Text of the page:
- The Washington Times - Monday, May 3, 2010



By Michael Graham

Regnery, $27.95, 244 pages

Reviewed by Wes Vernon

Emergency alert! All over this country, “angry mobs” are gathering in the streets, the parks, city centers, town-hall meetings, local meeting houses of all types. They are on the march. Hide the children. They don’t even demand same-sex marriage or that we turn our thermostats down or turn in our SUVs for deathtrap kiddy-cars, freeze in the dark or live on tofu. Why, they don’t even want their children or grandchildren to live in the poorhouse because of government’s current profligate ways! Would you believe they fuss about the idea of government bureaucrats coming between you and your doctor? Weird.

But that isn’t the half of it. They even expect the people they send to Washington to abide by some silly idea that they actually work for the taxpayers, even though our taxes pay their salaries. Shocking! These people are dangerous. They must be stopped.

Such tongue-in-cheek alarmism is the essence of the case for the Tea Party movement, as espoused in “That’s No Angry Mob, That’s My Mom.” The author, Michael Graham (currently a radio talk-show host in Boston) is best remembered in this area as a radio talker of the take-no-prisoners variety in Washington. Mr. Graham departed the airwaves at WMAL in 2005 because of a series of events that ultimately led to his dismissal.

Station management insisted Mr. Graham was not handed his talking papers specifically because of his clash with the Council on American Islamic Relations (CAIR) but rather because he went public with his case at other venues such as Bill O’Reilly’s show on Fox News. (Note: The man who fired Mr. Graham had been, in an earlier era, this writer’s assignment editor at CBS Radio, so I heard both sides.) Whatever the cause, the end result was what CAIR desired, and the group declared a victory upon the radio host’s exit.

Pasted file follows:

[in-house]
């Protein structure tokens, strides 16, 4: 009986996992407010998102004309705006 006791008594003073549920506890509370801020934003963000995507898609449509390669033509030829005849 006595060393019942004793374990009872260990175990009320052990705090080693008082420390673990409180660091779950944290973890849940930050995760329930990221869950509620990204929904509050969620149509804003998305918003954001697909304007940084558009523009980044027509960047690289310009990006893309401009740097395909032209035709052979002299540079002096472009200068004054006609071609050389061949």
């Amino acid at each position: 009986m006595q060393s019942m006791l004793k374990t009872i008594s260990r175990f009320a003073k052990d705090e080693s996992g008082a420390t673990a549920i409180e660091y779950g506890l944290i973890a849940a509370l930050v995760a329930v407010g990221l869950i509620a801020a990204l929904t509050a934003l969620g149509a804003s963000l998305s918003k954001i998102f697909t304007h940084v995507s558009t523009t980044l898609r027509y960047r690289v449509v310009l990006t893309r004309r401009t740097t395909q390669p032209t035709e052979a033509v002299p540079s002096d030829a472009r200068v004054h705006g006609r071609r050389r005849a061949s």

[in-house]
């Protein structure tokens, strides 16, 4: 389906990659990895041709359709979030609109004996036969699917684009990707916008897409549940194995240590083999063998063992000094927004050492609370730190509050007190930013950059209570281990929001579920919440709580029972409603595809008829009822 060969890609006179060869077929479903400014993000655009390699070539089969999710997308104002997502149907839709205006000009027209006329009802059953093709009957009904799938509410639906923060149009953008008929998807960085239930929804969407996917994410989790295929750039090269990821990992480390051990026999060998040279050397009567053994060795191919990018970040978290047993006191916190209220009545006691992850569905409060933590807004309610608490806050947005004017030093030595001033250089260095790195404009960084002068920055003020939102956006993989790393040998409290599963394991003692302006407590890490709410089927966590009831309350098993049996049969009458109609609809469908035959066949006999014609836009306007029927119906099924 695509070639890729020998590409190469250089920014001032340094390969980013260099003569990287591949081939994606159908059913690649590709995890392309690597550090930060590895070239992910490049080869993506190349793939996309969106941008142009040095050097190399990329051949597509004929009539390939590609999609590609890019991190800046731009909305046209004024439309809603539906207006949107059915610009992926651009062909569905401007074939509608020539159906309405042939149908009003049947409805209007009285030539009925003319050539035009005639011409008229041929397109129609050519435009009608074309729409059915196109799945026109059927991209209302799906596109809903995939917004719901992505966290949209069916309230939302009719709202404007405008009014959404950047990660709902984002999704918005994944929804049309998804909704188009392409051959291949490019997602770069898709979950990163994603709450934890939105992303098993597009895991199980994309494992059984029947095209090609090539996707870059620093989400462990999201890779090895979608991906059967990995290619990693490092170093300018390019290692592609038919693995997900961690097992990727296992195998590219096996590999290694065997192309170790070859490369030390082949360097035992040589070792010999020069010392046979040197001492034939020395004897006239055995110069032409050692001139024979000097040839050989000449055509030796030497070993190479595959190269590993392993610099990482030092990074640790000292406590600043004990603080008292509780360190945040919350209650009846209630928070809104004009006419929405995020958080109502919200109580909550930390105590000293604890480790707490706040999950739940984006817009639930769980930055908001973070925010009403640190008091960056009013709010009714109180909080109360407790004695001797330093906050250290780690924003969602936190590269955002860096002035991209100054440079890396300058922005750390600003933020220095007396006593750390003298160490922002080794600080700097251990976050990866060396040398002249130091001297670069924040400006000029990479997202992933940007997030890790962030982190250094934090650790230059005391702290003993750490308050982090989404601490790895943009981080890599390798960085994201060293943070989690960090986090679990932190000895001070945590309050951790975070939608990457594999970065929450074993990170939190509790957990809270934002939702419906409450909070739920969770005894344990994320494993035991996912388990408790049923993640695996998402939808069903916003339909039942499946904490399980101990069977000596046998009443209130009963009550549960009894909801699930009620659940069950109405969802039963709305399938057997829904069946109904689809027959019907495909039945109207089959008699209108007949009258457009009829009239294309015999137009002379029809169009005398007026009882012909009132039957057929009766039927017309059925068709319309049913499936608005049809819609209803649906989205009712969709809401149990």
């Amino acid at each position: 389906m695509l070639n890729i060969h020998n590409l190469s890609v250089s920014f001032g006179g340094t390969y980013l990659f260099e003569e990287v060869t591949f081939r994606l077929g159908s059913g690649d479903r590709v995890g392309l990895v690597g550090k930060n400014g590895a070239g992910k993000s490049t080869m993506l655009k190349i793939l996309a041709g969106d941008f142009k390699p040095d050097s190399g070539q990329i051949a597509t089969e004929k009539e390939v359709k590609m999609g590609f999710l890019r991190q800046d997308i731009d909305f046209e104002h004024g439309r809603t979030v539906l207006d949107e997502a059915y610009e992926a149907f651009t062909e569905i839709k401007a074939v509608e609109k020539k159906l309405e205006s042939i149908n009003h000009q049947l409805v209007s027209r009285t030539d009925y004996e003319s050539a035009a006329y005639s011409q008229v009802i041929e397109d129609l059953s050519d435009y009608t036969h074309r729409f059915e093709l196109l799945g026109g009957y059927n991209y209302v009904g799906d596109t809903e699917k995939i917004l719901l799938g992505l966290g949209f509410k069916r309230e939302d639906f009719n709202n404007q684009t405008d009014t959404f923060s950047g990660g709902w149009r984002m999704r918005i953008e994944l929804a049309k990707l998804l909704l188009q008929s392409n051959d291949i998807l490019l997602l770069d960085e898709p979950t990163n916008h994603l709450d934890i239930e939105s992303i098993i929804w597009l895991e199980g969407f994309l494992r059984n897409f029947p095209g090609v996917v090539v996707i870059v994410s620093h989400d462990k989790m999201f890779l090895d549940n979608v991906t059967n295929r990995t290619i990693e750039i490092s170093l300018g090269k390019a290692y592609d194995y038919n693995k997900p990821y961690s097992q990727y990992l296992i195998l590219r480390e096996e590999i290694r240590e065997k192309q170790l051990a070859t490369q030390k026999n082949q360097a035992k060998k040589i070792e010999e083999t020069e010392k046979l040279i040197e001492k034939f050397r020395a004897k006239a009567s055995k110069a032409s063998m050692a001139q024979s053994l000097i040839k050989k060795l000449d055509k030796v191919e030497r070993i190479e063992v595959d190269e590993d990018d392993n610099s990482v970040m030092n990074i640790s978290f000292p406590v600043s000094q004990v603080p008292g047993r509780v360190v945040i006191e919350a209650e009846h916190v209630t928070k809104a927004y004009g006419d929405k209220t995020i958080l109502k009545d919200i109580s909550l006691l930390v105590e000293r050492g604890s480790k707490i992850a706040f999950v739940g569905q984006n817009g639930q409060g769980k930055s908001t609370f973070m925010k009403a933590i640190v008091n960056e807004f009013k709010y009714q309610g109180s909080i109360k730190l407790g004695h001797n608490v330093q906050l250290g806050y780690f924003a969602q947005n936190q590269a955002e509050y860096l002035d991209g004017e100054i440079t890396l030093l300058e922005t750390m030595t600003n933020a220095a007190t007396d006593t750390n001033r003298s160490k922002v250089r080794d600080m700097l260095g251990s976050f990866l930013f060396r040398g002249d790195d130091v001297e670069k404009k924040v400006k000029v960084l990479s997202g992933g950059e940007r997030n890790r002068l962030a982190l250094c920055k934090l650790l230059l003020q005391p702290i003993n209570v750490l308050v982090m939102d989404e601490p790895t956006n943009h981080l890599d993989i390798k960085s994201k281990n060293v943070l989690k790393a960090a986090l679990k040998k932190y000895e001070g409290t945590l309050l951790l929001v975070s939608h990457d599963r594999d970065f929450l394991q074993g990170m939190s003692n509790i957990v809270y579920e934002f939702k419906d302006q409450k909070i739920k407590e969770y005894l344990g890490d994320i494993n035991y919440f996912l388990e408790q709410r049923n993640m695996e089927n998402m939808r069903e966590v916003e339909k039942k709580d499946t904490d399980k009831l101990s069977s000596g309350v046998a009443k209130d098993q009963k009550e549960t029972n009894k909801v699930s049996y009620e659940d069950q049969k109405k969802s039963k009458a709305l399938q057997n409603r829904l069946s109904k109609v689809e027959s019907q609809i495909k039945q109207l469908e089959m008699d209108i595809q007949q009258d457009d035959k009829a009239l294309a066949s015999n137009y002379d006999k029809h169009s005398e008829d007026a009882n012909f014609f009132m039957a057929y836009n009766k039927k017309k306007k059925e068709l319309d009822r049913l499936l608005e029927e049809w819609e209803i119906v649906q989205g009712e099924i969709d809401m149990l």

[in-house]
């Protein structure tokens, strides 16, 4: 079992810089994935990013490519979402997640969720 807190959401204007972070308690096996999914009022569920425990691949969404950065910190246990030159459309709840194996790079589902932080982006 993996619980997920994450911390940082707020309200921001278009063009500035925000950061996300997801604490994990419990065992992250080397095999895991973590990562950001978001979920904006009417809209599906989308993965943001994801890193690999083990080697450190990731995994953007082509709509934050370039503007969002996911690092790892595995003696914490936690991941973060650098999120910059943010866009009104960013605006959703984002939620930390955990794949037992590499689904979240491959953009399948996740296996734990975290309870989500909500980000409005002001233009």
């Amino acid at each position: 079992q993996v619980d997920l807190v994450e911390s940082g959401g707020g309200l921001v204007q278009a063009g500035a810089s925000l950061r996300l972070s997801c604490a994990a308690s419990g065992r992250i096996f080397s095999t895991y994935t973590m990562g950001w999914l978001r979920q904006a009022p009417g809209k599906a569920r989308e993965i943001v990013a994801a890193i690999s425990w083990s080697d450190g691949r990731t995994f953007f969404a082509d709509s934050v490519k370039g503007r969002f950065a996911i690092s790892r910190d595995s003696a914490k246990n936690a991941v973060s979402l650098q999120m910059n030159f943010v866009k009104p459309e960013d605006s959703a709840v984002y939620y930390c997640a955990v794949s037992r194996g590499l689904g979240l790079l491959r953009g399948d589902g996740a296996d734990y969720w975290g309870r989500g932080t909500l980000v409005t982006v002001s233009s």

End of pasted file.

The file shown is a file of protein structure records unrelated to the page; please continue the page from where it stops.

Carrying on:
So these days, he’s rattling some cages on Boston’s WTKK-FM, as a columnist for the Boston Herald and now on the national stage through his fulsome defense of the Tea Partiers. For Mr. Graham, this is partly personal. The book’s title was not the brainstorm of some Madison Avenue huckster. The “mom” in question really is the author’s.

Meet Patricia Graham - wife, grandmother, office manager, churchgoer, community volunteer “and in her spare time … ‘right wing domestic terrorist,’ ” says her author-son - himself a one-time stand-up comic whose sense of humor comes across in spades throughout these pages.

As for his mom, “How did this mild-mannered woman from Columbia, S.C., go from ‘happy homemaker’ to ‘hatemongering radical?’ ” asks the tongue-in-cheek writer. “She works forty-plus hours a week. She pays her bills and her taxes … keeps an eye on the neighbors’ house when they’re out of town, and she volunteers with local community groups.”

Mr. Graham describes the Tea Party and the town-hall gatherings (before liberal congressmen stopped holding them for fear that these dangerous “almost bizarrely ordinary” citizens would show up and ask unscripted questions.) Real oddballs like “retirees, military vets, small-business owners, and suburban families.” You have to watch those people. They might even scratch their heads and ask why their congressman votes one way in Washington and talks the exact opposite way when he’s back home.